Dear Contractor Doctor,
A year ago, I left a contract giving 1 week's notice. My contract with the agency stated that my notice period was "N/A". From my understanding the term was ambiguous in a business sense and did not stipulate either that I couldn't give notice or that I didn't have notice to give.
The agency is still withholding my last payment saying that I am in breach of contract and can be sued if I persist. Can you shed light on this
type of notice and on what it actually means?
Contractor Doctor says:
It is not unusual for contractor agreements to lock contractors in without possibility of termination. According to the Hove-based legal consultancy Lawspeed, it is entirely standard in the contracting industry for contractors to be locked in to a short-term contract without the right of termination.
Why should contractors not be able to terminate? Because they have signed on as guaranteeing the completion of a specific project, so they can hardly decide that they no longer wish to finish it.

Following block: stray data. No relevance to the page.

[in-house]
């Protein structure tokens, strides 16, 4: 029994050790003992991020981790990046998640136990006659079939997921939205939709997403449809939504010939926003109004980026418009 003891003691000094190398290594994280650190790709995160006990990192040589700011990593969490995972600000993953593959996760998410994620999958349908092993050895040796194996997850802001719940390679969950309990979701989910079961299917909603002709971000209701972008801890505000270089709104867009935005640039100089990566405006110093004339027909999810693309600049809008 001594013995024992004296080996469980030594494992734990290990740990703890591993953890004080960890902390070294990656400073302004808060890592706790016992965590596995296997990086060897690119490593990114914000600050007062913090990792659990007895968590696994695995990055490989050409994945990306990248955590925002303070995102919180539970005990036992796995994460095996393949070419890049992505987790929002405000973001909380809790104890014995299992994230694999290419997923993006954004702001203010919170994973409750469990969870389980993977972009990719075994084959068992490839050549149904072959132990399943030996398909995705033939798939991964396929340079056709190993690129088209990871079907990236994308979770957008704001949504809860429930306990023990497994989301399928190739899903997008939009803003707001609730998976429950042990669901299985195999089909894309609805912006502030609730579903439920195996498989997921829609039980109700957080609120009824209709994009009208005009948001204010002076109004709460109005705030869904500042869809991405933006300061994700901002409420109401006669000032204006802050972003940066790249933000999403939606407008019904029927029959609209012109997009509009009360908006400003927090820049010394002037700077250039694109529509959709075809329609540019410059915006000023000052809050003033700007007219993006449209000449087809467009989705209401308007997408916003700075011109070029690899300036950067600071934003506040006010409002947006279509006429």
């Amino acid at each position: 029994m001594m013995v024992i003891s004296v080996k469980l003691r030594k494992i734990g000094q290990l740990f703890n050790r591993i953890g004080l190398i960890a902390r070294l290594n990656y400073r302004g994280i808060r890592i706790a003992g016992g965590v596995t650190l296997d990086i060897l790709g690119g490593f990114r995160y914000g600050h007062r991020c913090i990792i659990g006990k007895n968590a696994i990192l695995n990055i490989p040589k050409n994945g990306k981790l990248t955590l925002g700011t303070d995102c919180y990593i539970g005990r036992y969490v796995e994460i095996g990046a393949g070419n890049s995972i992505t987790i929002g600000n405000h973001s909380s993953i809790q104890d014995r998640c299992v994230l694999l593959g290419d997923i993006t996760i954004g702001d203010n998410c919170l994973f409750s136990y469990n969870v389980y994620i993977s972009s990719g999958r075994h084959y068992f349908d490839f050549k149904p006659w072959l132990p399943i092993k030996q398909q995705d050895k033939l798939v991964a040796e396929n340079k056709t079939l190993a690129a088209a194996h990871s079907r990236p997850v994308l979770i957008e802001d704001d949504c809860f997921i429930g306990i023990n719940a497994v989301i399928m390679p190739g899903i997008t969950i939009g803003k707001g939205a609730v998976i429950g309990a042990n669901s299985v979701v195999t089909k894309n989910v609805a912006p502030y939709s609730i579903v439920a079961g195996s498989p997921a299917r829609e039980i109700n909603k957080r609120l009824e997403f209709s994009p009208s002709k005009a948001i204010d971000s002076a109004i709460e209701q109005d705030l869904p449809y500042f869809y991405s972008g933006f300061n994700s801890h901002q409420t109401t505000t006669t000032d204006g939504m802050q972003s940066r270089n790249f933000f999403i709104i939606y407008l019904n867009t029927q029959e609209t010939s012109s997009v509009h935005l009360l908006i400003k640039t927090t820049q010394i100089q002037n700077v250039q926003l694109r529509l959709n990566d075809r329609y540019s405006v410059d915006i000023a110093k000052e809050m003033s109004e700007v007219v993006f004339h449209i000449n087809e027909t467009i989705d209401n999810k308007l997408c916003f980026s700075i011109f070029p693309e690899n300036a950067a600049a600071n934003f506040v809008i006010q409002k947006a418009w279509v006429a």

The use of the abbreviation 'N/A' in your contract is less typical, but it clearly means 'not applicable,' which simply means that you had no right to terminate.
If you had intended to include the right to terminate in the contract, you should have negotiated a clearly defined termination clause. You would then have been able to invoke it when you wanted to leave.
We wish that the news were better, but under the circumstances, you have no apparent right to your final payment. Indeed, you breached the contract by leaving and you could be liable for damages. Best to leave this one alone and to move on.
Good luck with your future contracts.